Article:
Belfast Telegraph

Monday 21 April 2014

Hundreds of jobs face axe to save school budgets

Hundreds of jobs will be lost in a bid to save further cuts to dwindling school budgets, it has emerged.

More than 300 posts could be axed over the next two years by the education authorities in the areas of management and administration.

John McGrath, deputy secretary of the Department of Education, said the move was necessary to “protect the school budget as much as possible”.

He made the comments during a briefing at yesterday’s education committee on the findings from the Department of Finance and Personnel performance and delivery unit (PEDU).

A review of school meals and home to school transport by PEDU has also identified areas where further efficiency savings can be made.

The final report — which is due to be made public by the Education Minister early next year — found variations in practice between the education and library boards.

Stage one of the review found “significant variation” in the average cost of a school meal.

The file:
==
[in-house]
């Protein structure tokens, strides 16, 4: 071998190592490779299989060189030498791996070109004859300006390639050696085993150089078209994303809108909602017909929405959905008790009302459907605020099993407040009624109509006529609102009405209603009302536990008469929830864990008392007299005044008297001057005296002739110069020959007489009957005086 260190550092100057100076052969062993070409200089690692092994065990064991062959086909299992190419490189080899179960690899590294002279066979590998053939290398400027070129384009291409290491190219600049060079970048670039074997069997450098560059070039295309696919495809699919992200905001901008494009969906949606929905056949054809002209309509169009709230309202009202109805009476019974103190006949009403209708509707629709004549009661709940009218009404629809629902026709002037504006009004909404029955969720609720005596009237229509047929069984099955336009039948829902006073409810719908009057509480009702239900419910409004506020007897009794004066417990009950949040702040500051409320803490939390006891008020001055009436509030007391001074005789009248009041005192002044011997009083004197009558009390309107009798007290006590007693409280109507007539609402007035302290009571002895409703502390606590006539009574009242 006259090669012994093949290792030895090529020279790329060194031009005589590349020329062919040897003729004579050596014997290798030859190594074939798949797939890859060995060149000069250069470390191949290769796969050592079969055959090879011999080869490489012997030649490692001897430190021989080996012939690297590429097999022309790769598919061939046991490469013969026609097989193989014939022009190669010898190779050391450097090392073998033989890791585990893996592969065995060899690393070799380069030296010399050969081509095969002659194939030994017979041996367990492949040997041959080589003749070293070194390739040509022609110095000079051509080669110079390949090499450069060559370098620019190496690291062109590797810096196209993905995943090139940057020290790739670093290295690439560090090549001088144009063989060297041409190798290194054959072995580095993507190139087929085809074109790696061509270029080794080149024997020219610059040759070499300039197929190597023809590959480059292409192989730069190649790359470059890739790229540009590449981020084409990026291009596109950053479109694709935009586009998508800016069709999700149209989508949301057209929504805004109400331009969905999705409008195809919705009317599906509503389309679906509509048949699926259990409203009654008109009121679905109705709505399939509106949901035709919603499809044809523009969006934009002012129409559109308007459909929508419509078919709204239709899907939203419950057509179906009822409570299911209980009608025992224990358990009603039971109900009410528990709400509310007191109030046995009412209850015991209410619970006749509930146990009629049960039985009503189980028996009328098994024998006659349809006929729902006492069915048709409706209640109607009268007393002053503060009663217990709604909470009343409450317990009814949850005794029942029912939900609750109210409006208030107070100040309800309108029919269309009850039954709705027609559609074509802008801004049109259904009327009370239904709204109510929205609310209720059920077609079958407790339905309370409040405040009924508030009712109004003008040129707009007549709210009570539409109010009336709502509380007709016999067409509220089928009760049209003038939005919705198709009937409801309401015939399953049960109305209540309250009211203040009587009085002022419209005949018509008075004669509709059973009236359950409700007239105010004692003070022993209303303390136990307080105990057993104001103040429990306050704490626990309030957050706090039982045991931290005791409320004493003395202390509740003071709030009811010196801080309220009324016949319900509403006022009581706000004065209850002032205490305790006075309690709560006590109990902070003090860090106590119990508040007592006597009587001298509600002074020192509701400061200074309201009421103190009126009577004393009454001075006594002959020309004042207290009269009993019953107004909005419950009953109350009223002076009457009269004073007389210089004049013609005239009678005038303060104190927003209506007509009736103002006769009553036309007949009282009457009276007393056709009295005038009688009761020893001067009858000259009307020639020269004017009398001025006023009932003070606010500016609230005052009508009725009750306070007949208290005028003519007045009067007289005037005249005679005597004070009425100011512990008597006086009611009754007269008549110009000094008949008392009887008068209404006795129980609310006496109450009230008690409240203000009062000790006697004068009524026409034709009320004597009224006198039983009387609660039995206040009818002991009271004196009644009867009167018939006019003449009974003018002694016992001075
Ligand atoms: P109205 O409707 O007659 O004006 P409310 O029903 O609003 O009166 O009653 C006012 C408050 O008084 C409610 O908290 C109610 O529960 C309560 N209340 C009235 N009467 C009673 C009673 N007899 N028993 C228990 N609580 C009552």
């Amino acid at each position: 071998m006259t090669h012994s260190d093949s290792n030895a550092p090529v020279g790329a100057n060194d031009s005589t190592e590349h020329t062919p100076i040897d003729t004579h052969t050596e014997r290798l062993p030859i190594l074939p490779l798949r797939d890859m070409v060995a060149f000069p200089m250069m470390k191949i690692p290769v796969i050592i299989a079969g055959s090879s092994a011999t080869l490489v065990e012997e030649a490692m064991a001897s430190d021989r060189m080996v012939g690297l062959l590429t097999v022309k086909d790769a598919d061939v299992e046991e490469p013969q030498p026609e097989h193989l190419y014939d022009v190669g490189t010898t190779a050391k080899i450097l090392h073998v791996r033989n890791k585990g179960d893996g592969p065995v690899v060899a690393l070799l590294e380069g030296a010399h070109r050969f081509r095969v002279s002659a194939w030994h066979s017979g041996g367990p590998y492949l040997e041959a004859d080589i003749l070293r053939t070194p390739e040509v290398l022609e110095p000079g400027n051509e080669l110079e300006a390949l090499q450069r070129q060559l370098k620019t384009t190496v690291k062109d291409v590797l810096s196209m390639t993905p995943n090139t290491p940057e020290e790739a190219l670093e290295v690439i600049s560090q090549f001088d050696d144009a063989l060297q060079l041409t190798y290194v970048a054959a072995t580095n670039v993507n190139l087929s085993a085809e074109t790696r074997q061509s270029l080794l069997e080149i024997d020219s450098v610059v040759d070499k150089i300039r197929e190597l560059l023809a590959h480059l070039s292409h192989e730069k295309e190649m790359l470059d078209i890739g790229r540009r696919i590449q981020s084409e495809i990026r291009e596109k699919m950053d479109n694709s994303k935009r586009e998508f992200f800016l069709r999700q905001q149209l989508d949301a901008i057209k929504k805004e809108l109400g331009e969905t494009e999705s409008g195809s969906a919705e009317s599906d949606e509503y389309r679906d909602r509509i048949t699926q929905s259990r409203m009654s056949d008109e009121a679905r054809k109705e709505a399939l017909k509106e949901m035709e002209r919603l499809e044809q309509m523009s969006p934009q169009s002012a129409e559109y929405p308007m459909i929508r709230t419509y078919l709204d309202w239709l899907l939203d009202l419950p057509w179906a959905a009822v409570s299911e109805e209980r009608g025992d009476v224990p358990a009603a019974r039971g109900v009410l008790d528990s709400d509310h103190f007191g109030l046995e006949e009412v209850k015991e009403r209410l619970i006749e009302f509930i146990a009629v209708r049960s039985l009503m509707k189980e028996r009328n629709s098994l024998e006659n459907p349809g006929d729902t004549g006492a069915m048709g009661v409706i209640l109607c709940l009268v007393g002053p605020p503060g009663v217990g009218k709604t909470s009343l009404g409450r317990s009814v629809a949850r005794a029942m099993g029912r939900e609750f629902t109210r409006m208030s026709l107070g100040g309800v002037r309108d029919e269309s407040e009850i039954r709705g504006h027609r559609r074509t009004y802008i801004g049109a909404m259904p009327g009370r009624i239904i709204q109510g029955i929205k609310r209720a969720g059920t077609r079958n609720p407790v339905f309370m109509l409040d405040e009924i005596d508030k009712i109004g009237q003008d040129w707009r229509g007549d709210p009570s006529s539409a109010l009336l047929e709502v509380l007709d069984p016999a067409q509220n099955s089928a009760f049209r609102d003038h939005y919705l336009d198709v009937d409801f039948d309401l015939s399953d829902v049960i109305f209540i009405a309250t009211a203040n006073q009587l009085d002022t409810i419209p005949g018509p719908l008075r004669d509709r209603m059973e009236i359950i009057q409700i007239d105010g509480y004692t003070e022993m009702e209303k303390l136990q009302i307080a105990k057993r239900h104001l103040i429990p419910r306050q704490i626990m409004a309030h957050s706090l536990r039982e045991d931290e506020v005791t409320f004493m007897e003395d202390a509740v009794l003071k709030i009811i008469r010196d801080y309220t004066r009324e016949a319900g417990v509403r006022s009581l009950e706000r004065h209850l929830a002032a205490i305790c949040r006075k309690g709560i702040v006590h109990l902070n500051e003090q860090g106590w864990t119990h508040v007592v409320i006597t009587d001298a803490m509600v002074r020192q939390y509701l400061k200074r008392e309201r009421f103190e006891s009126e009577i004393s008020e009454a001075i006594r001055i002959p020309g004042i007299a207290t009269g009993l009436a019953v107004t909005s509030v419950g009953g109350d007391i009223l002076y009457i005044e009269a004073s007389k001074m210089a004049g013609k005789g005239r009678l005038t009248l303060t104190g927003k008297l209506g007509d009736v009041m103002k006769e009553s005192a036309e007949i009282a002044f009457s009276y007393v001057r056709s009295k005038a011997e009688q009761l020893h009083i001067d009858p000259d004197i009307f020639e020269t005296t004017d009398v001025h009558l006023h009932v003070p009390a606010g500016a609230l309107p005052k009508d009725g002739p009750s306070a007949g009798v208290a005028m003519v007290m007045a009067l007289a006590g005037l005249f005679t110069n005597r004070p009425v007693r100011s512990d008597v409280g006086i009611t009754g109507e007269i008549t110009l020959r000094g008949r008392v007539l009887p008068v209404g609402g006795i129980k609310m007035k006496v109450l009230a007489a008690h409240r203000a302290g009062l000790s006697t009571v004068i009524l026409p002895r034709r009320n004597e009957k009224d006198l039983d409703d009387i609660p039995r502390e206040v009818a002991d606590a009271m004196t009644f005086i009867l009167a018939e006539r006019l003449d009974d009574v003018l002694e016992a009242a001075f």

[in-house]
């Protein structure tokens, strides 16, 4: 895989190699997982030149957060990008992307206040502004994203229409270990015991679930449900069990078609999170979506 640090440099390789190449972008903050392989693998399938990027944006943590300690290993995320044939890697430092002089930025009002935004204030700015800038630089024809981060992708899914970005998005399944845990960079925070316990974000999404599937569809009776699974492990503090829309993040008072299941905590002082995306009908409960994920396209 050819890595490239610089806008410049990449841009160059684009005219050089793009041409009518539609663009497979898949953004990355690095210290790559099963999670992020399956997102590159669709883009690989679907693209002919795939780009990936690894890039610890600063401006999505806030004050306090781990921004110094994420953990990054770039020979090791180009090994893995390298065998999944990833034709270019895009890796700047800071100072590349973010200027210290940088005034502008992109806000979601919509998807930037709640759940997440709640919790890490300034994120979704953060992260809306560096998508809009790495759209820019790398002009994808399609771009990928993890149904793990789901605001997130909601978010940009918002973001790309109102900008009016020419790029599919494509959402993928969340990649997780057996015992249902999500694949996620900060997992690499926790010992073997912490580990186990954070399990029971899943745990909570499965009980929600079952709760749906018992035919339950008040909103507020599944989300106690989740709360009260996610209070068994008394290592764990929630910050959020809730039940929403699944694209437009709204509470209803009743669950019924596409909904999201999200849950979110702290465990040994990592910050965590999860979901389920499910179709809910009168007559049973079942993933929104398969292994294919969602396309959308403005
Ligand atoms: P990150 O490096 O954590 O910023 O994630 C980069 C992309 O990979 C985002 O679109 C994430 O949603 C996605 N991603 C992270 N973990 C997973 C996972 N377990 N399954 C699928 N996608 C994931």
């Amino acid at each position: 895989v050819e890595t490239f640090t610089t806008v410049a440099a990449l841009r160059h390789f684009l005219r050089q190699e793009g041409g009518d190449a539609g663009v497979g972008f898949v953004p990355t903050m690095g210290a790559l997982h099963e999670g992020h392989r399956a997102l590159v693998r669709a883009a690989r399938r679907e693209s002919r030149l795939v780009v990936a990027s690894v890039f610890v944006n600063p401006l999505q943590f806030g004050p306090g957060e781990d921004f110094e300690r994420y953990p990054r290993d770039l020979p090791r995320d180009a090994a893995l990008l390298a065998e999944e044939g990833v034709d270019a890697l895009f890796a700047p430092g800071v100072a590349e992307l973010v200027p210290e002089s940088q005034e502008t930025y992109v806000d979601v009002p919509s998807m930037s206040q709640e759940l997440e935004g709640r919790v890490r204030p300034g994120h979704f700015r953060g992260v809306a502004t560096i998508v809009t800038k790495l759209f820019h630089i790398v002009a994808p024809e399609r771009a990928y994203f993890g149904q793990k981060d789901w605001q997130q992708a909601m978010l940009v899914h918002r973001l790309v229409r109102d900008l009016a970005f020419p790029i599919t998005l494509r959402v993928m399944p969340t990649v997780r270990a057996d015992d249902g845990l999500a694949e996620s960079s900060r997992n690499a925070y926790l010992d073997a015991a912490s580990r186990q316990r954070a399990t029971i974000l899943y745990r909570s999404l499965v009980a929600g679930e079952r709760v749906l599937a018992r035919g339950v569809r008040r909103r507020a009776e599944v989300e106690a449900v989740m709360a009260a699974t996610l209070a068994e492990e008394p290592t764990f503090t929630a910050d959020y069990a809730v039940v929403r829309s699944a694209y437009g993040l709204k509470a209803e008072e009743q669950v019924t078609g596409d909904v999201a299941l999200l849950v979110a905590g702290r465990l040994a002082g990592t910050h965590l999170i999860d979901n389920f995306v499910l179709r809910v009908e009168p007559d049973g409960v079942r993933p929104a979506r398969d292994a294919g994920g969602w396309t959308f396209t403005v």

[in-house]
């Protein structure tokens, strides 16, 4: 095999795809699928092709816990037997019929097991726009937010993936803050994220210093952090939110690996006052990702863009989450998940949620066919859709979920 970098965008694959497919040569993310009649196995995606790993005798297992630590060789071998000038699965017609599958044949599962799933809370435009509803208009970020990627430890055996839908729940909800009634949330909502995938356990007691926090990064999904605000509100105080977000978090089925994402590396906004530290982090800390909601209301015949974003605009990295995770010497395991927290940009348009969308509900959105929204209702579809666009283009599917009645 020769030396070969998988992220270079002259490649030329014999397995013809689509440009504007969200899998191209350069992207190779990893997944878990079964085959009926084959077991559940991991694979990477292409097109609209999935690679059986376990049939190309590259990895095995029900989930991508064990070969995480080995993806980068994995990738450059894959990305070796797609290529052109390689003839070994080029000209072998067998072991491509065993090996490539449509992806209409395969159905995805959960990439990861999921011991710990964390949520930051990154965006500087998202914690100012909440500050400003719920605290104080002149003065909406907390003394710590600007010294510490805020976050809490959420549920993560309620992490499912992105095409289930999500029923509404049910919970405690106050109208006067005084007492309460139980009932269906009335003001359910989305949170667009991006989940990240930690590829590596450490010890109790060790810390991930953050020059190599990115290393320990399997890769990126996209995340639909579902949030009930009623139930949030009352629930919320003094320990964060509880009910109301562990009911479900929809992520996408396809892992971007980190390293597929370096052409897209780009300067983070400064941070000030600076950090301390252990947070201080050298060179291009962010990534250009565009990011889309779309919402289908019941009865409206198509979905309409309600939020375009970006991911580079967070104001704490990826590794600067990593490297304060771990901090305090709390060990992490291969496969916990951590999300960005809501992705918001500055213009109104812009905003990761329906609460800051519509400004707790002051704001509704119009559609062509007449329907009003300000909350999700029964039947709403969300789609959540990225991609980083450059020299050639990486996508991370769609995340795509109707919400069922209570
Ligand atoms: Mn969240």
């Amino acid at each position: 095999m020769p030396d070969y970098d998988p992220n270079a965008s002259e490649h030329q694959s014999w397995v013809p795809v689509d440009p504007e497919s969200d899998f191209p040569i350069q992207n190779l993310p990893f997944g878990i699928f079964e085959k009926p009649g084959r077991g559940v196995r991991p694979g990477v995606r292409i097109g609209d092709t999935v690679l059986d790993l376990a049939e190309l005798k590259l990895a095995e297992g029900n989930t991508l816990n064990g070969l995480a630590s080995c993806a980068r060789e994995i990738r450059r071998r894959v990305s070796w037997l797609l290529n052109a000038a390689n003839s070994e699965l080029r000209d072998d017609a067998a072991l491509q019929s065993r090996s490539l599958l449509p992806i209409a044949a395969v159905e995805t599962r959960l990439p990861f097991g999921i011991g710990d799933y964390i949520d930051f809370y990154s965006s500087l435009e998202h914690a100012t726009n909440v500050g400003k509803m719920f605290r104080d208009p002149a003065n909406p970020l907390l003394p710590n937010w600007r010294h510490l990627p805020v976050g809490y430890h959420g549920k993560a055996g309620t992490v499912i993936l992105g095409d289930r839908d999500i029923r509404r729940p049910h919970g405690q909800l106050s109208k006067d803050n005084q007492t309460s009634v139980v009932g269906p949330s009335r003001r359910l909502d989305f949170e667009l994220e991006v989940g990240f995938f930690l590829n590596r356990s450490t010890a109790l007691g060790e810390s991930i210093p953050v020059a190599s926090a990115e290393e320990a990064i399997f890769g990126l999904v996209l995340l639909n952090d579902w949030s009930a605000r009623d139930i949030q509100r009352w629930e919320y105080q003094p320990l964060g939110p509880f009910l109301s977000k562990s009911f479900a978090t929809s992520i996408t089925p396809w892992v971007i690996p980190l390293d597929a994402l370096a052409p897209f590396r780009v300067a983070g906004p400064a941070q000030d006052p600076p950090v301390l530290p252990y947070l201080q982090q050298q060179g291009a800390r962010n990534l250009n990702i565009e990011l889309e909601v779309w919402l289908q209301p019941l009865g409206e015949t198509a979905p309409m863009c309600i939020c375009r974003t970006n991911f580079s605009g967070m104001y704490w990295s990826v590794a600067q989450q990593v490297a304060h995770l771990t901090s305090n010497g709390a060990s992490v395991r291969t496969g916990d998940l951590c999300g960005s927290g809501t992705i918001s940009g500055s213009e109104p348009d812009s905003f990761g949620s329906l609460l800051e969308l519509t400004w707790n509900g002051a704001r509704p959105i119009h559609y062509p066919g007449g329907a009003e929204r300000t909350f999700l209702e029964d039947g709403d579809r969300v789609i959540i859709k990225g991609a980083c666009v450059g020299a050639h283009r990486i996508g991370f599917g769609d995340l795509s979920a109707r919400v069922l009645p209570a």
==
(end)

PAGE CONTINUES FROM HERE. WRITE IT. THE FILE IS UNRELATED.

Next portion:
It costs £2.25 in South Eastern Education and Library Board (SEELB), but 55p more in the North Eastern Education and Library Board at £2.80 per meal.

Around £2.2m could be saved if the cost of direct materials could be brought into line with SEELB, the initial report notes.

An analysis of transport costs also revealed that the cost of transporting a pupil in the WELB is £734, but is more than double that (£1,741) in BELB.

Mr McGrath said: “We await sight of the final reports. Based on the draft reports, we can advise the committee that the reports provide very useful analytical evidence that will potentially allow further savings to be identified in both areas (transport/catering).”

Background

In July 2010, the Executive agreed that education and health would be exempt from the budget adjustments resulting from the UK Government’s decision to reduce the funding available to the Executive for 2010/11.

This was on the condition the ministers of both departments agreed to PEDU exploring cost reductions.

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